CLINTON ---- Firefighters not only had to battle with single digit temperatures, but with a buried fire hydrant, propane tanks and 22 shells at a house fire early Wednesday morning.
Clinton firefighters were called out to a fire at 12:20 a.m. to 2841 W. 1010 North that left a family without a house and caused $200,000 worth of damage, said Clinton Fire Chief Dave Olsen.
“The preliminary investigations shows the homeowner had put ashes and coals from a wood burning stove in a bucket and left it outside for 24 hours,” Olsen said. “He then put the ashes in the trash can on the east side of the house. There were still some hot spots.”
Those hot spots caused the trash can to catch on fire, which spread to a 2008 Ford F350 truck and a toy hauler trailer, The flames then spread to the eves of the garage and a neighbor spotted the fire and woke up the family, Olsen said.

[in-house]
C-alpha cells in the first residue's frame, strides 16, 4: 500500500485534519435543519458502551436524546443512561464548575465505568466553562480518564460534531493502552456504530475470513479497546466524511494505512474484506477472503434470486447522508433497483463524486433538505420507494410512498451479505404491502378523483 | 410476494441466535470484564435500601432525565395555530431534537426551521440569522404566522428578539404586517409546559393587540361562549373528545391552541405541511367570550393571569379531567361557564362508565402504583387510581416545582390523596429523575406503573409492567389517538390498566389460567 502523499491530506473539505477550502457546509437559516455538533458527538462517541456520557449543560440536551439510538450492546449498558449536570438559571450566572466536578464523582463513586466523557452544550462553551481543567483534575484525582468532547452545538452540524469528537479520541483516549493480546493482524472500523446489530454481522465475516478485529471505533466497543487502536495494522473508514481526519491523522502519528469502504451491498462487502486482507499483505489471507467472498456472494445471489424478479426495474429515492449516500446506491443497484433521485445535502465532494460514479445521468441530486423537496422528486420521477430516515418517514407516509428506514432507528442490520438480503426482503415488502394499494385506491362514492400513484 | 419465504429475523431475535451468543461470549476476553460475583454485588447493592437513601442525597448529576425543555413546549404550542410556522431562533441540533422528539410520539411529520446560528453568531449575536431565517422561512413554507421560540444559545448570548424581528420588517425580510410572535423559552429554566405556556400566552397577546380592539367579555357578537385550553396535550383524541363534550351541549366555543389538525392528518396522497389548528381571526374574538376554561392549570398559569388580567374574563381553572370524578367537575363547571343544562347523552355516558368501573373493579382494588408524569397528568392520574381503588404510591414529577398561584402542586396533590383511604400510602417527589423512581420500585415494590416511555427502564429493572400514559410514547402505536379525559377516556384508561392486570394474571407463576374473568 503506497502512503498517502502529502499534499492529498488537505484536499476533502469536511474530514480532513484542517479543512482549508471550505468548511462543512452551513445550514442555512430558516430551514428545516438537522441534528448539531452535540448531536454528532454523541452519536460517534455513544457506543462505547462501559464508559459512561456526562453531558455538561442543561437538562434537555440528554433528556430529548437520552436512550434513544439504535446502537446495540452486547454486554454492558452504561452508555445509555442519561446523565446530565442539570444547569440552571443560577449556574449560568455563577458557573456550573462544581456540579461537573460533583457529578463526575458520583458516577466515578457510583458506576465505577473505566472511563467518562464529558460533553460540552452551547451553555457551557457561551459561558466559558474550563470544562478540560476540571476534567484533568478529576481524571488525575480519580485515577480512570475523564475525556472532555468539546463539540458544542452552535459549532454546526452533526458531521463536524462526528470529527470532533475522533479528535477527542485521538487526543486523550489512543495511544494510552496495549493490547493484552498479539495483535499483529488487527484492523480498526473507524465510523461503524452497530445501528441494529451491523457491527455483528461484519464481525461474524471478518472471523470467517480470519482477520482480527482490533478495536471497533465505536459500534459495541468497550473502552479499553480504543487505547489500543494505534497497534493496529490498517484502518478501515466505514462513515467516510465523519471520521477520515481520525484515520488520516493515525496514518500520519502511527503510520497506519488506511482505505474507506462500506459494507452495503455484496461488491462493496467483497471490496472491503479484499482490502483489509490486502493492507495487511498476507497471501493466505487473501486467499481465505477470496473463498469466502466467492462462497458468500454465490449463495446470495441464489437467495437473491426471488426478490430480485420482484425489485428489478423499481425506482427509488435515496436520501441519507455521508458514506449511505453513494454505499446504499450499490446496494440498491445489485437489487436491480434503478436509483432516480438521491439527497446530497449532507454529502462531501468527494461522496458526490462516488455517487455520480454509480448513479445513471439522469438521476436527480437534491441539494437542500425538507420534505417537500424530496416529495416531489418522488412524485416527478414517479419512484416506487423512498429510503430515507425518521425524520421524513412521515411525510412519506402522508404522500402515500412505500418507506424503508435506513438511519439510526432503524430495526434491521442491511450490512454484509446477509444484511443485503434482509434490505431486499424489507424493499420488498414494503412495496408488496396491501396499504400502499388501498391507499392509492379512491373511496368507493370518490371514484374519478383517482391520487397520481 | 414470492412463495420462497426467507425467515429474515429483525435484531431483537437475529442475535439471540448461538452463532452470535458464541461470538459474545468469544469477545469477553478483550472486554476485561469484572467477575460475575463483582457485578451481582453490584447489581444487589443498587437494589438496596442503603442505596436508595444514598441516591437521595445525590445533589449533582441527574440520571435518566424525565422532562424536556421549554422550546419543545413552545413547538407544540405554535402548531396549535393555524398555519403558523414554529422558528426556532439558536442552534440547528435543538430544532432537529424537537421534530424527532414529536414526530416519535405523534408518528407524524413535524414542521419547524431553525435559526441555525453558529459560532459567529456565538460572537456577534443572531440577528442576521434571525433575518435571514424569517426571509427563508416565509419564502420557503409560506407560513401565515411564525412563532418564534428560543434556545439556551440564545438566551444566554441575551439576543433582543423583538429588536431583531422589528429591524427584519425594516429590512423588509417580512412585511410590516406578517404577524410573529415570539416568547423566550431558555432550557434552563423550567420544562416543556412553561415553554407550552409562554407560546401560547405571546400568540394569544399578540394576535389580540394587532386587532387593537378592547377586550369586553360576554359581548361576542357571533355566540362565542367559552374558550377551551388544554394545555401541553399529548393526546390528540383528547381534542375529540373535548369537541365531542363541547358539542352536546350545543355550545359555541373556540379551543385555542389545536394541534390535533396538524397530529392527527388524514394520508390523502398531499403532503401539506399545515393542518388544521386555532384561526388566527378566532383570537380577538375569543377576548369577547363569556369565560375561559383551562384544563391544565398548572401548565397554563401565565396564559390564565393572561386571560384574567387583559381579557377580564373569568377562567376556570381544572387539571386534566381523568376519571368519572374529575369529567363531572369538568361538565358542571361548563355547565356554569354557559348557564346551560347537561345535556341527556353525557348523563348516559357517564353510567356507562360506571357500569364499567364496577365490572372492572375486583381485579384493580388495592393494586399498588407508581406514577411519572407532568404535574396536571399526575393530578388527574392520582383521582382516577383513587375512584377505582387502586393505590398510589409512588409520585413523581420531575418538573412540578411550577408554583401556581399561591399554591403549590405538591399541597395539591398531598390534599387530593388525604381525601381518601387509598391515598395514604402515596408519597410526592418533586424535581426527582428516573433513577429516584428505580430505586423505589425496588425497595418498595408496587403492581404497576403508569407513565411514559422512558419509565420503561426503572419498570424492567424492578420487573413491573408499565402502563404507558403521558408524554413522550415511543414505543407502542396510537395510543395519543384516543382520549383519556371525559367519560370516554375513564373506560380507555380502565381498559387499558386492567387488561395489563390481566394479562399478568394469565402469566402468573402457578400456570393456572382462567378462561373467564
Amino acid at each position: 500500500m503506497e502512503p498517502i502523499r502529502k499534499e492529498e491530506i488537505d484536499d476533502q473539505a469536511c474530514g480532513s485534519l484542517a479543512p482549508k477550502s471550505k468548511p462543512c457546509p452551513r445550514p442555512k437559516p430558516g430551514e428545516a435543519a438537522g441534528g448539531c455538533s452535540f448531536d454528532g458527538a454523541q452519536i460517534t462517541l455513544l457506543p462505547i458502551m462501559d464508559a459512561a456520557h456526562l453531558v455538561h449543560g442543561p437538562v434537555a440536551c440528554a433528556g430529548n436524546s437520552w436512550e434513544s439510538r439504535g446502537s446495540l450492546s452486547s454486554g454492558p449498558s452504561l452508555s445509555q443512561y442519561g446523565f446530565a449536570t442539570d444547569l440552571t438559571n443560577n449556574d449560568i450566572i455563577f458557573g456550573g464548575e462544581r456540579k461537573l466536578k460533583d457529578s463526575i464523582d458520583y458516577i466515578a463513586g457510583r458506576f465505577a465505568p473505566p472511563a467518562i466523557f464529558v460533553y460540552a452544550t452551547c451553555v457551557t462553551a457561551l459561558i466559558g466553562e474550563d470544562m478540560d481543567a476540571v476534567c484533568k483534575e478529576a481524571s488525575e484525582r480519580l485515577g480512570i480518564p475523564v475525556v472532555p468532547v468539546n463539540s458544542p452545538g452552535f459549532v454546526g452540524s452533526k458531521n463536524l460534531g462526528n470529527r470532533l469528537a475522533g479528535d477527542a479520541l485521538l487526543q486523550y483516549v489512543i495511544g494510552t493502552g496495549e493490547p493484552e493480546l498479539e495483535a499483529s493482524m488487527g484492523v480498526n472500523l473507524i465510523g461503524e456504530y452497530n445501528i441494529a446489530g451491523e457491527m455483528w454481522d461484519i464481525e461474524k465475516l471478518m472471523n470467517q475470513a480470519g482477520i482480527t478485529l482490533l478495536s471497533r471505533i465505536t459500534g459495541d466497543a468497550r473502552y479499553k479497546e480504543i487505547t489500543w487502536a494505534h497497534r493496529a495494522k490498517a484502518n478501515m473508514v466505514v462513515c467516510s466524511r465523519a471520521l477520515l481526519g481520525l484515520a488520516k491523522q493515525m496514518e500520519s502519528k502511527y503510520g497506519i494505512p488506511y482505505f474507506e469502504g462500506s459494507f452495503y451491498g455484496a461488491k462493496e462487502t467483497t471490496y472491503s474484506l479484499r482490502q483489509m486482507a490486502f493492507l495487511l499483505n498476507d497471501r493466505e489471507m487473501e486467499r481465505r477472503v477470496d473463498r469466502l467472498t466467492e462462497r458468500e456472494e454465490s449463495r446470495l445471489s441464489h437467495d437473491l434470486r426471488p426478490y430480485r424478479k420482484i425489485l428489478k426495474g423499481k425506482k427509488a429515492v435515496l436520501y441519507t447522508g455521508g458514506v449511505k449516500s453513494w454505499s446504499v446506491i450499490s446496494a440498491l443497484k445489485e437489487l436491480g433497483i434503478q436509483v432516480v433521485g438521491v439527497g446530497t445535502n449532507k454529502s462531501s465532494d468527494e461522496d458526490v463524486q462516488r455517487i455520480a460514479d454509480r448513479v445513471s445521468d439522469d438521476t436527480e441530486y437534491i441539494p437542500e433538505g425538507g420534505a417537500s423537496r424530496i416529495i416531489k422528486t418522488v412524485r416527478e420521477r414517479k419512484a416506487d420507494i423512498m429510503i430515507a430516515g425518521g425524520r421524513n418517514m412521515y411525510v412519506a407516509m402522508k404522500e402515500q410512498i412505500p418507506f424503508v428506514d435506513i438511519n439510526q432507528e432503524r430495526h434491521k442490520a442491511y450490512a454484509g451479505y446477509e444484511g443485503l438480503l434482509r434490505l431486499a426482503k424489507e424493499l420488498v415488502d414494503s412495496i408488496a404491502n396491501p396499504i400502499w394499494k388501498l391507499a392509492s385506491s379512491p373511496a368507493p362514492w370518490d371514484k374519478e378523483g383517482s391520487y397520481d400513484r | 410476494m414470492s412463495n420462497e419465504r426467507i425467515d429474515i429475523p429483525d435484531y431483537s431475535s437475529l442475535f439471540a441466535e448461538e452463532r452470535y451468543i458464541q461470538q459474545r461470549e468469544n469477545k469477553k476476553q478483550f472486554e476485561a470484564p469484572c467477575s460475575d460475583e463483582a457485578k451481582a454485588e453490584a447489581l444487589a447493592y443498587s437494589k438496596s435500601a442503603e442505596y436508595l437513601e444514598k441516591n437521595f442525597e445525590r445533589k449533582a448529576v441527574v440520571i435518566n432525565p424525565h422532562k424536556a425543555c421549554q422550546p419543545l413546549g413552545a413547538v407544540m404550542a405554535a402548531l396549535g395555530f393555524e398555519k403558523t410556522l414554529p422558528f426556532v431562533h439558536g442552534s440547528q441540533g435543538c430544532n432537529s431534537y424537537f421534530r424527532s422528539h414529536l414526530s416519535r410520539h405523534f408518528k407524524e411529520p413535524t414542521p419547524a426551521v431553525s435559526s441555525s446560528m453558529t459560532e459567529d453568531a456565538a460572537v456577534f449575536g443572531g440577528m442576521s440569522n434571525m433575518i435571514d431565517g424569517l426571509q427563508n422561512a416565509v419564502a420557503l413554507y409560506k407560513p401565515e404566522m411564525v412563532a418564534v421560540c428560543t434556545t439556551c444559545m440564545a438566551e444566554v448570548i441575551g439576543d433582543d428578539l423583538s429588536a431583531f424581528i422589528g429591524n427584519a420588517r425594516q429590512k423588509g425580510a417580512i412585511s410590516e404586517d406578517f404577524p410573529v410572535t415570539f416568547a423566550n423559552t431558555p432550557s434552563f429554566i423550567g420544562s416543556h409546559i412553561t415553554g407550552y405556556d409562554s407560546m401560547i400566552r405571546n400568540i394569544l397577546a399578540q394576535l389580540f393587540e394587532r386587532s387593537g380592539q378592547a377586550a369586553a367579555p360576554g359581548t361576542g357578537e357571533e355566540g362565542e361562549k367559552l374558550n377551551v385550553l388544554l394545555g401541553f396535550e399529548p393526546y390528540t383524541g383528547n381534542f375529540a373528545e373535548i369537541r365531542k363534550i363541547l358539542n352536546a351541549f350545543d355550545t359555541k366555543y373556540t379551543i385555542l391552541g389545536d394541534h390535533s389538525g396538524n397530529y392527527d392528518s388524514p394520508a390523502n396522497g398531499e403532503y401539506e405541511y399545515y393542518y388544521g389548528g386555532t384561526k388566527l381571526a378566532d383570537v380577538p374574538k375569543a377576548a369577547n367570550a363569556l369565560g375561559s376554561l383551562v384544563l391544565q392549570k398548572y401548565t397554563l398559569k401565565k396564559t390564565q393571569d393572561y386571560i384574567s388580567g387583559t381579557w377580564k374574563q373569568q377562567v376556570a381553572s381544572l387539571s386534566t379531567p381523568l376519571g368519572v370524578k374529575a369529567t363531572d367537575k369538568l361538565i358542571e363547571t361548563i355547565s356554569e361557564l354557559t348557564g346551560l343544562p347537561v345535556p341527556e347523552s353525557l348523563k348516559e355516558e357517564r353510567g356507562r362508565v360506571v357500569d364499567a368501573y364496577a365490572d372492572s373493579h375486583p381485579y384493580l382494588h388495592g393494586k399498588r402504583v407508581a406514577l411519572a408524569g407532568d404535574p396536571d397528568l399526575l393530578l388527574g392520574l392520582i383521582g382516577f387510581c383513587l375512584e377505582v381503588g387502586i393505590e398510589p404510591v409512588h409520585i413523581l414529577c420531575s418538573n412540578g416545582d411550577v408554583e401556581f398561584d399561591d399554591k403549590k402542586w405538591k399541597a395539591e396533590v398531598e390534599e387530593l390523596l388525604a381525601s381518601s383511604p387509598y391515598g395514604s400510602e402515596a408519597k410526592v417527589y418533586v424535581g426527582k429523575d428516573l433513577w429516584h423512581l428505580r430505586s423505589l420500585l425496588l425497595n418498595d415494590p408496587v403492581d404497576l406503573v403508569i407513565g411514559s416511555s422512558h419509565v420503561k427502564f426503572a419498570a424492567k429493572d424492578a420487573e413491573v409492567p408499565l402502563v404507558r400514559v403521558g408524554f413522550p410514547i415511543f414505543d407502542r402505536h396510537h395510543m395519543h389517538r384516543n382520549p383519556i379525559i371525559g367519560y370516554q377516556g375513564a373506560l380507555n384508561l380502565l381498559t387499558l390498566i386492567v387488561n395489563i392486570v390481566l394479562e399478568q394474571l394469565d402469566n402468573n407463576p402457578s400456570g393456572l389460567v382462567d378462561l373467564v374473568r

The four family members got out of the house and fire crews rescued the two dogs inside.
When firefighters arrived, the flames coming from the truck and trailer were 20 feet to 30 feet tall, Olsen said.
“I would like to remind people to go outside and dig out the fire hydrants close to your house,” Olsen said.
Crews were delayed by minutes as they searched for the fire hydrant that was buried in snow across the street from the home.
The heat from the fire also caused the 22 shells stored inside the trailer to go off, Olsen said.
“We had live ammo rounds firing around us, but we had emergency crews on hand so no one got hurt,” he said.
The propane tank also posed a problem, but there was no “big bang,” Olsen said.
Olsen advises those who have wood burning stoves to “really douse those coals and ashes before you put them in trash cans. They can smolder for days even in these temperatures.”
Fire crews from North Davis and Layton also responded to the house fire. Fire crews stayed at the house for almost five hours to make sure hot spots were not active.
The city’s public works also were called out to put more sand and salt on the road in front of the house to prevent extreme slick conditions caused by the water used to put out the fire,